Belfast Telegraph

Boy who won Rory McIlroy's heart loses battle with cancer, just months after meeting golfing hero

By David Young

A little boy who won the heart of golfing legend Rory McIlroy has died following a long battle with cancer.

Caleb Overton (11), was at Rory's side last October when the world No 1 officially opened Daisy Lodge - a groundbreaking therapeutic centre which offers a short-break support facility for children with cancer.

A tribute to Caleb - who died last Thursday - on the website of Brooklands Primary School - which he attended - said: "Today we lost one of our brightest smiles.

"Our Caleb was a very special boy.

"He was loving, caring, always quick with a joke, always wanting to give of his very best in everything - and of course - always with that infectious smile.

"He never complained - not once.

"He was and is an inspiration to us all.

"He will be sorely missed - but never, ever forgotten."

The school also sent its condolences to the Overton family.

Big-hearted Rory McIlroy donated £1m from his charitable foundation to support the work of the Newcastle, Co Down, unit where Caleb, his Mum Sandra and his Dad Lee stayed during his illness.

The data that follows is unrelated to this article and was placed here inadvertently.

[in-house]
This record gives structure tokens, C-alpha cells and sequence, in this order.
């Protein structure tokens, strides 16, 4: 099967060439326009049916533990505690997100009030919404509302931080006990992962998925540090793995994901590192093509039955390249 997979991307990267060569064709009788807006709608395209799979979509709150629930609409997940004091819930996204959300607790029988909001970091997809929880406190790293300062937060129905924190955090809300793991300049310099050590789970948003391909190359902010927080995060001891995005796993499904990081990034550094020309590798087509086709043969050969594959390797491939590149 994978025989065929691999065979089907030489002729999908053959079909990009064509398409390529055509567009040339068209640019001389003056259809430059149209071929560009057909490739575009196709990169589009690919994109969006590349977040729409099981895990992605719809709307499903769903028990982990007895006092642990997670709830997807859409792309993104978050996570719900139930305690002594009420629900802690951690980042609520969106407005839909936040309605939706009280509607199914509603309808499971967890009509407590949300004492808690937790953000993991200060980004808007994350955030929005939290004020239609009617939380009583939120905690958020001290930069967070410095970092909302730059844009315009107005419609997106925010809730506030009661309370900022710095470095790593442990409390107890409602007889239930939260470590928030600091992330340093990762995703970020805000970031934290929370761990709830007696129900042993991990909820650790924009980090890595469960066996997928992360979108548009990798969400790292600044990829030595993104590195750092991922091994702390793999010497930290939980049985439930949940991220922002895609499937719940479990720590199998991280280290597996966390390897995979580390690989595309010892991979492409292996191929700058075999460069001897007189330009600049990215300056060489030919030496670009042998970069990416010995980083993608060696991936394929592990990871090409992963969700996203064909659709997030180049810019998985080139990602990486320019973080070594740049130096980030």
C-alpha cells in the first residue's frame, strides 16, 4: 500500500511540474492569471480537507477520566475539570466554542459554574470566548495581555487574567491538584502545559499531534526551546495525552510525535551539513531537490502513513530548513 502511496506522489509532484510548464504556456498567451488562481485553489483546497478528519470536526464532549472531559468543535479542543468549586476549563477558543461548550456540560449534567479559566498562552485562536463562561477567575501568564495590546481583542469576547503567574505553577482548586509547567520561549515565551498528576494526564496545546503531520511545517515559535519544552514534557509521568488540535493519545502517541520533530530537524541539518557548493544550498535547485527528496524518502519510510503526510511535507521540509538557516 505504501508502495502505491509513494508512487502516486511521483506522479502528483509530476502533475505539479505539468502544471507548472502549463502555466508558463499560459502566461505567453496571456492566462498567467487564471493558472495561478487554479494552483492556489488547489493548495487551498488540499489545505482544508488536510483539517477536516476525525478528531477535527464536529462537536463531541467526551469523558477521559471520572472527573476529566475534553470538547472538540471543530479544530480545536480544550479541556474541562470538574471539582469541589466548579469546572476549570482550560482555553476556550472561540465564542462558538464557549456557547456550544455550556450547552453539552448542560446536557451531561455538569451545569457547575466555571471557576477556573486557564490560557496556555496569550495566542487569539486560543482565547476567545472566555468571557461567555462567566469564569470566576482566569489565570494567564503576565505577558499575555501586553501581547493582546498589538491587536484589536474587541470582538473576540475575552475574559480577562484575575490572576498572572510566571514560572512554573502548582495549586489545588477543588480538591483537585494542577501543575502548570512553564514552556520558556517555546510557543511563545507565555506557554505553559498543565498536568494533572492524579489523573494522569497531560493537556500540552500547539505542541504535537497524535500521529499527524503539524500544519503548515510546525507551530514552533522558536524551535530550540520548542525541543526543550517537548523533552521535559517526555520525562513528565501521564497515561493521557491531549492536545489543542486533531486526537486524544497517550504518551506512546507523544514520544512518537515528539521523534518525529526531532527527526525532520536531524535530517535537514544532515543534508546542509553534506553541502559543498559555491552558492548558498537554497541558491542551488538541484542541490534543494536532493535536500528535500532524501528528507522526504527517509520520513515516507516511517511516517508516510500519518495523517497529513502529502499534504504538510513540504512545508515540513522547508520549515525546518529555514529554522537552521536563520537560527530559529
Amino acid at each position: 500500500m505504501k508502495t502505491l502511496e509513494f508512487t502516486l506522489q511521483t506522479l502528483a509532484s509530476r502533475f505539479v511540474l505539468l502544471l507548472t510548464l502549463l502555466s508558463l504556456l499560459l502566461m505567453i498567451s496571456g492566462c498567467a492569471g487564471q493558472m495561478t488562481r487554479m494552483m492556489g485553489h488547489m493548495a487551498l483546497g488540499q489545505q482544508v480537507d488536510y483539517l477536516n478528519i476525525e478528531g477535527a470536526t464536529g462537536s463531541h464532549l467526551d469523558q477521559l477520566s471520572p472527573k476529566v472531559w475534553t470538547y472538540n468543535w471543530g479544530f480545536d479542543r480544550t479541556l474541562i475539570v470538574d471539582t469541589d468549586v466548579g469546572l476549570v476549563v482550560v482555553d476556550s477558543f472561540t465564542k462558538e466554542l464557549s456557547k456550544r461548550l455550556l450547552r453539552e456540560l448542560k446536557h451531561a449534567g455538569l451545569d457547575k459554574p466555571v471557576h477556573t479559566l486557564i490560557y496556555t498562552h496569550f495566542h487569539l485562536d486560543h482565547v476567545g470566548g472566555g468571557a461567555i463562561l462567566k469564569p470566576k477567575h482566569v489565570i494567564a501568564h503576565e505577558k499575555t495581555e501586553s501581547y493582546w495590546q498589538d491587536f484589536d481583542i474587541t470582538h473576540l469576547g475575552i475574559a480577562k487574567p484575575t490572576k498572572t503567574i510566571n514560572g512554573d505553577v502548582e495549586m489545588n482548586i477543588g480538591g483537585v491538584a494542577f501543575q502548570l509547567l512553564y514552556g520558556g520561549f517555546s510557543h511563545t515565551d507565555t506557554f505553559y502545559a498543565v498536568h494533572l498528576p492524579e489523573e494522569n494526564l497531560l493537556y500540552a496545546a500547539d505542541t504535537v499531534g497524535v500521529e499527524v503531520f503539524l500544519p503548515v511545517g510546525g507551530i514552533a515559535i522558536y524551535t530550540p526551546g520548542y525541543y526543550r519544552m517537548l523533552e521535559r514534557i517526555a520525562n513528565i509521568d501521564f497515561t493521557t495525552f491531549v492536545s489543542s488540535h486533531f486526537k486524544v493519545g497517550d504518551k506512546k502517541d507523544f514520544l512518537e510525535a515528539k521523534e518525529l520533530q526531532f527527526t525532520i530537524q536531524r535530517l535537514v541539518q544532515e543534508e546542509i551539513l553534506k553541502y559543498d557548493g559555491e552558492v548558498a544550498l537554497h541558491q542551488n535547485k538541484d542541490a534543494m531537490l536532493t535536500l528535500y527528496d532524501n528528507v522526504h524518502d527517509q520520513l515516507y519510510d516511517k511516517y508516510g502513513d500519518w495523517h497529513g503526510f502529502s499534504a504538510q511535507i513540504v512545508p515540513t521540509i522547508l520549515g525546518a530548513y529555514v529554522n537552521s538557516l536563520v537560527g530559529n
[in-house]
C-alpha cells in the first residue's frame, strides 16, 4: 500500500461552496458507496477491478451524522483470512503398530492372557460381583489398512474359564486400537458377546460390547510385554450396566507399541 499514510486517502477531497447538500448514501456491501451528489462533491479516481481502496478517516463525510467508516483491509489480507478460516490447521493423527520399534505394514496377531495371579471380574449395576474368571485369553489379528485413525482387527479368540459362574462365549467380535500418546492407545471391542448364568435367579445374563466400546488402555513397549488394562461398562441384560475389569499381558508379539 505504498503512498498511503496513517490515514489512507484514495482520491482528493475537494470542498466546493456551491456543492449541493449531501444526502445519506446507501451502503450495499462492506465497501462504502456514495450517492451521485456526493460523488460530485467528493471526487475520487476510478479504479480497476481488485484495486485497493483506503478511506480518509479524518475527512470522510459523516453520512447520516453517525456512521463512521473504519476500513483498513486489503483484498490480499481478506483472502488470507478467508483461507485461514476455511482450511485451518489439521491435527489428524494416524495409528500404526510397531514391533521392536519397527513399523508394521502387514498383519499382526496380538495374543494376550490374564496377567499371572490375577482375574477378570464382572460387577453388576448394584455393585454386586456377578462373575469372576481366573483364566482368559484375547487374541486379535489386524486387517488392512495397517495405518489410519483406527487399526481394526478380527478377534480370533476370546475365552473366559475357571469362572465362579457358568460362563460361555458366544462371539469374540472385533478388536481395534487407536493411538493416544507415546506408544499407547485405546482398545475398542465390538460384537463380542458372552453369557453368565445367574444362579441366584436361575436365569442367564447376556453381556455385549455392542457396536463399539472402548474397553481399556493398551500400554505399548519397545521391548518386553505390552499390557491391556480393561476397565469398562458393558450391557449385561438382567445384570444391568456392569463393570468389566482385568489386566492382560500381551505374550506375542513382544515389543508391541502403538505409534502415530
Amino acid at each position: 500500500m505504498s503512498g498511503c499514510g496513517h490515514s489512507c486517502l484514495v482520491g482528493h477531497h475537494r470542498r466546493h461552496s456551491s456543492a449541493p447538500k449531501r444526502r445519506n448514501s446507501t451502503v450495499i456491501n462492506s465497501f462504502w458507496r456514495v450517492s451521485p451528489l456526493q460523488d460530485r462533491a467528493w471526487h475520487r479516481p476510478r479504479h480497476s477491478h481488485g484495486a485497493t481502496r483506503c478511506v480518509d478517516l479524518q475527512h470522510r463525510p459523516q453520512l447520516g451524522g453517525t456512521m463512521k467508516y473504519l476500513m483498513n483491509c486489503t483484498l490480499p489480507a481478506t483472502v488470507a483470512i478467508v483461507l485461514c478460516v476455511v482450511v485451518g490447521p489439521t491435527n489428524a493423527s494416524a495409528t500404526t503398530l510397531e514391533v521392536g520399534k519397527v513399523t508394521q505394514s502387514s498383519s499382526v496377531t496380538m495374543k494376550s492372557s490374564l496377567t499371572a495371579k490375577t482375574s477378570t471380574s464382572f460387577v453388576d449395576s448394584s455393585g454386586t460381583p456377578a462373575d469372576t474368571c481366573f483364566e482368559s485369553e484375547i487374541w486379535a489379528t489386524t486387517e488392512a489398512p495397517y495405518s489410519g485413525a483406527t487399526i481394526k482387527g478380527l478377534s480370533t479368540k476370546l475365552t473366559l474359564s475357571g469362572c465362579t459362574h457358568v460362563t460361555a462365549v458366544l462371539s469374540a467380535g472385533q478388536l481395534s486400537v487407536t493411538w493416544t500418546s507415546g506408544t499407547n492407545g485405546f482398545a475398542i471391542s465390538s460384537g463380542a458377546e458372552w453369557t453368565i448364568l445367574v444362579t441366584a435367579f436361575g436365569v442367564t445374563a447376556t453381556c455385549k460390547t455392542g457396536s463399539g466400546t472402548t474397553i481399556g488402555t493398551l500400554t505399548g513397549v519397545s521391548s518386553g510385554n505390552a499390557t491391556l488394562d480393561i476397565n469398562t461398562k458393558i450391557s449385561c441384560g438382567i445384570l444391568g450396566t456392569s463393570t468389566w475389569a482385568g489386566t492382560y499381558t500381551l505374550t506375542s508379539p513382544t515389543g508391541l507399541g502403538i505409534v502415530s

The Holywood golfer said Daisy Lodge was a centre where the children and their families would be "treated like royalty".

"It is about giving back and being able to help others," he said.

At the official opening of Daisy Lodge, Rory posed for photographs with Caleb which went around the world, saying that he had been "touched" by what he learned during his visit.

"It is something I feel very strongly about," Rory said.

"Being able to see what they have built for children and their families has been fantastic.

"It's great to see what a superb job people are doing here, in trying to help people get back on their feet after being diagnosed with cancer.

"The facilities are unbelievable."

Nestled at the foot of the Mourne Mountains, Daisy Lodge provides badly-needed respite care facilities for children and their families.

The unique facility has the capacity to cater every year for 500 families who have children struggling with cancer.

Its care packages reach out to families nursing a child with cancer, to families where a parent has been diagnosed - and also to the bereaved.

Open for 365 days a year, Daisy Lodge costs £400,000 per annum to stay in business.

A memorial notice which has been placed in today's Belfast Telegraph said little Caleb "will be sadly missed by his mum, dad, brothers, sister, and all the family circle and friends".

The notice also asked for donations in lieu of flowers to the Northern Ireland Children's Hospice or the Children's Cancer Unit charity.

Caleb is to be cremated following a service in Roselawn Crematorium on Tuesday, April 14.

Belfast Telegraph


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